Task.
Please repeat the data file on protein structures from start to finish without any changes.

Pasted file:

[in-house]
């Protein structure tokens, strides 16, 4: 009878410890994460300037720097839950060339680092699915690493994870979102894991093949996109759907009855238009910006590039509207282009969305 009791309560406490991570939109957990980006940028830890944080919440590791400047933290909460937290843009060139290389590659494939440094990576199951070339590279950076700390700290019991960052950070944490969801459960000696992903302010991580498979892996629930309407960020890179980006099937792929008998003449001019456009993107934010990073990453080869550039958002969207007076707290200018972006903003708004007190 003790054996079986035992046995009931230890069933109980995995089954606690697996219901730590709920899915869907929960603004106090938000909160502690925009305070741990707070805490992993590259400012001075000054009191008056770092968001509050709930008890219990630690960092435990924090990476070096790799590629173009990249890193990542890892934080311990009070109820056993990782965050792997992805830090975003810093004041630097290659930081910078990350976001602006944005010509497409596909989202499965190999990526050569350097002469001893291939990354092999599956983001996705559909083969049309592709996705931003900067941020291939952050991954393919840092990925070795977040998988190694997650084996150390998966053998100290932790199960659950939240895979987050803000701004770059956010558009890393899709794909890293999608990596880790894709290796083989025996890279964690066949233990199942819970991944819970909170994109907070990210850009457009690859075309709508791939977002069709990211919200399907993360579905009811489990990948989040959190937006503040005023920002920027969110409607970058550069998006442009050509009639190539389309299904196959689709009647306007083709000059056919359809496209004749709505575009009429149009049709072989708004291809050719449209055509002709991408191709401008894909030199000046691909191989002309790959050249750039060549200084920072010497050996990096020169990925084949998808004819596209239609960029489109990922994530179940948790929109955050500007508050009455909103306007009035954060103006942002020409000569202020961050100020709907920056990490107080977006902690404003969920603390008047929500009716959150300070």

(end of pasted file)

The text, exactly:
[in-house]
């Protein structure tokens, strides 16, 4: 009878410890994460300037720097839950060339680092699915690493994870979102894991093949996109759907009855238009910006590039509207282009969305 009791309560406490991570939109957990980006940028830890944080919440590791400047933290909460937290843009060139290389590659494939440094990576199951070339590279950076700390700290019991960052950070944490969801459960000696992903302010991580498979892996629930309407960020890179980006099937792929008998003449001019456009993107934010990073990453080869550039958002969207007076707290200018972006903003708004007190 003790054996079986035992046995009931230890069933109980995995089954606690697996219901730590709920899915869907929960603004106090938000909160502690925009305070741990707070805490992993590259400012001075000054009191008056770092968001509050709930008890219990630690960092435990924090990476070096790799590629173009990249890193990542890892934080311990009070109820056993990782965050792997992805830090975003810093004041630097290659930081910078990350976001602006944005010509497409596909989202499965190999990526050569350097002469001893291939990354092999599956983001996705559909083969049309592709996705931003900067941020291939952050991954393919840092990925070795977040998988190694997650084996150390998966053998100290932790199960659950939240895979987050803000701004770059956010558009890393899709794909890293999608990596880790894709290796083989025996890279964690066949233990199942819970991944819970909170994109907070990210850009457009690859075309709508791939977002069709990211919200399907993360579905009811489990990948989040959190937006503040005023920002920027969110409607970058550069998006442009050509009639190539389309299904196959689709009647306007083709000059056919359809496209004749709505575009009429149009049709072989708004291809050719449209055509002709991408191709401008894909030199000046691909191989002309790959050249750039060549200084920072010497050996990096020169990925084949998808004819596209239609960029489109990922994530179940948790929109955050500007508050009455909103306007009035954060103006942002020409000569202020961050100020709907920056990490107080977006902690404003969920603390008047929500009716959150300070």